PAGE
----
The most powerful technology trends rarely move in isolation. They are more like cyclists who cluster in a peloton, working as teams to reduce air resistance, outwit competitors and reach the finish line first.

Sometimes a big crash throttles the peloton and gives a few riders a chance to breakaway. In 2016, that is what we will see in the world of mobile payments. As EMV and Loyalty 1.0 eat the pavement, they will enable mobile payments, Loyalty 2.0 and new Uber-style apps to separate from the pack.

EMV is a gift for mobile payments.Chip-and-PIN technology has been a colossal failure in the United States. Under payment processing rules laid down by Europay, MasterCard and Visa (a.k.a. EMV), all U.S. merchants were supposed to install chip-ready POS systems by October 1, 2015. And although virtually all national retail brands have installed chip readers, according to a survey, three quarters still do not let consumers ‘dip’ their cards. 

EMV is unpopular for a host of reasons that vary from industry to industry. In the restaurant world, for instance, chip readers don’t allow preauthorization or added tip. They’re completely impractical. However, merchants that don’t use chip readers are now liable for fraudulent transactions.

So, to minimize fraud exposure without suffering chip technology, merchants will turn to mobile payment apps, which tokenize payment card information before sending it to the POS system.

Mobile Payments Will Support Loyalty 2.0. Through Groupon, LivingSocial and similar websites, business have outsourced loyalty. It’s not going well. Essentially, these websites reward opportunism, not loyalty. The businesses don’t profit from these visits, nor do they receive any data about these customers. Do they ever return? What do these “Loyalty 1.0” customers spend over time?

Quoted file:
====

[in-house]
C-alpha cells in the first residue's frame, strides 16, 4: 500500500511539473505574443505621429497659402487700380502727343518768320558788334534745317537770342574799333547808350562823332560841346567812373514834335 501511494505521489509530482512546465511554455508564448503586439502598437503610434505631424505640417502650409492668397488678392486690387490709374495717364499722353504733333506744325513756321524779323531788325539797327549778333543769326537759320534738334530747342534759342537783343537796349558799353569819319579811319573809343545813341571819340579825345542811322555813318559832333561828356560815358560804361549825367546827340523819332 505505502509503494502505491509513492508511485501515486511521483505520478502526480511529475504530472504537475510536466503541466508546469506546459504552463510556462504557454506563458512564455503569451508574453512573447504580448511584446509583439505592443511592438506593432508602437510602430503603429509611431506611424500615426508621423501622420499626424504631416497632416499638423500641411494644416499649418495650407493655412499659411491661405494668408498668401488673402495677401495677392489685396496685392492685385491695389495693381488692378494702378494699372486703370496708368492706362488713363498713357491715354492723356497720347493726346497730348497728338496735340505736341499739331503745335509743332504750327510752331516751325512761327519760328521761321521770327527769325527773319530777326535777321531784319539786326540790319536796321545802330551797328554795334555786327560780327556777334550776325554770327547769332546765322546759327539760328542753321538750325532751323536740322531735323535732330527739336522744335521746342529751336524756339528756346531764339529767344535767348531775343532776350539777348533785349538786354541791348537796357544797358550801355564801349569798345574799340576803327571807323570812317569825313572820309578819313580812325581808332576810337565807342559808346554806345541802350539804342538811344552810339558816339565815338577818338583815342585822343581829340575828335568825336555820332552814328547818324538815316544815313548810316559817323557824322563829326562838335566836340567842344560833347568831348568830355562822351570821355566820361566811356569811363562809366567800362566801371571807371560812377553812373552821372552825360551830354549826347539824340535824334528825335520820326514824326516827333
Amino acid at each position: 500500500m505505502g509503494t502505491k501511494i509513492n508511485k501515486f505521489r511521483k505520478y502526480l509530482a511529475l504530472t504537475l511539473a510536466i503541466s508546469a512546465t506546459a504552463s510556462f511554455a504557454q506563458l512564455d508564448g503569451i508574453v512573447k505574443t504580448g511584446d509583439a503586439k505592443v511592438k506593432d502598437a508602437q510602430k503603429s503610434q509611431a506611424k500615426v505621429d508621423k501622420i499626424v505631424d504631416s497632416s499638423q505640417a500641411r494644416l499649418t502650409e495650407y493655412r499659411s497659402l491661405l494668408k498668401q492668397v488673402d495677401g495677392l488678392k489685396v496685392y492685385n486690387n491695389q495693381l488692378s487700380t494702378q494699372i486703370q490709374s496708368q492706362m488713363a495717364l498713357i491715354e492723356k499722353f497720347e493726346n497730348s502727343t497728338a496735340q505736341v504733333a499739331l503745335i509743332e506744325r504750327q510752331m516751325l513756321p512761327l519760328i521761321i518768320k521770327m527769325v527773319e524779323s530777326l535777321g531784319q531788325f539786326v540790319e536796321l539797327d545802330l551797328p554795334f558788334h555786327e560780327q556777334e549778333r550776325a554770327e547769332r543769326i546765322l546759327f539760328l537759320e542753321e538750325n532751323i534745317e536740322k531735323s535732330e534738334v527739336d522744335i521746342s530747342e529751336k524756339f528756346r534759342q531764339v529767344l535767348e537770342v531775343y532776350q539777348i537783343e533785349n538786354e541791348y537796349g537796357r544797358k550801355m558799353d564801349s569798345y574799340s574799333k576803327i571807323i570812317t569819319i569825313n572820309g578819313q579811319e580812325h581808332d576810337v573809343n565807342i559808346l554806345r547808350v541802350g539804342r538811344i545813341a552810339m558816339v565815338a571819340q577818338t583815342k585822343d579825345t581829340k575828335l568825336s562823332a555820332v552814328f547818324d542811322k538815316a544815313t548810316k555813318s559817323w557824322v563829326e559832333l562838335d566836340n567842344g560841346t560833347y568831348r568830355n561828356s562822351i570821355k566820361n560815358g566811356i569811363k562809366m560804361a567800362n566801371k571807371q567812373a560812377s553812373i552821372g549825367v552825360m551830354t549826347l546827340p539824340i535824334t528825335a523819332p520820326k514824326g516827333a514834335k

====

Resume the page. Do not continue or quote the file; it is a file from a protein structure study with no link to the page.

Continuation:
The death of EMV and rise of mobile payments will facilitate “Loyalty 2.0.” Rather than outsource loyalty, businesses will use mobile payment to a) automatically record new customers and transactions in a CRM, and b) send their own deals and discounts direct to mobile devices.

By linking mobile payments with loyalty, businesses will gather data about when customers visit, what they buy and how often. They can then run personalized loyalty programs without sacrificing their margins to third parties.

The Uber effect on payments and loyalty. Although some brands have launched their own mobile payment and loyalty apps (e.g. Starbucks), most can’t do it. The costs in development, cybersecurity, IT infrastructure, etc., are too steep. Plus, consumers don’t want to enter credit information into dozens of different apps, one for each business they frequent.

That is why we’re going to see demand for an Uber-style ‘app of apps’ that can facilitate one-tap transactions for multiple businesses. These collective payment platforms will be industry-specific since an app of apps for a clothing retailer versus a restaurant would demand different tools and features. They will handle both payments and Loyalty 2.0.

In sum, the disappointment of EMV and Loyalty 1.0 will help mobile payments break away from the peloton. Loyalty 2.0 will draft behind mobile payments, and an Uber-style app of apps will catch up to lead the trio.

Alex Broeker is CEO of TabbedOut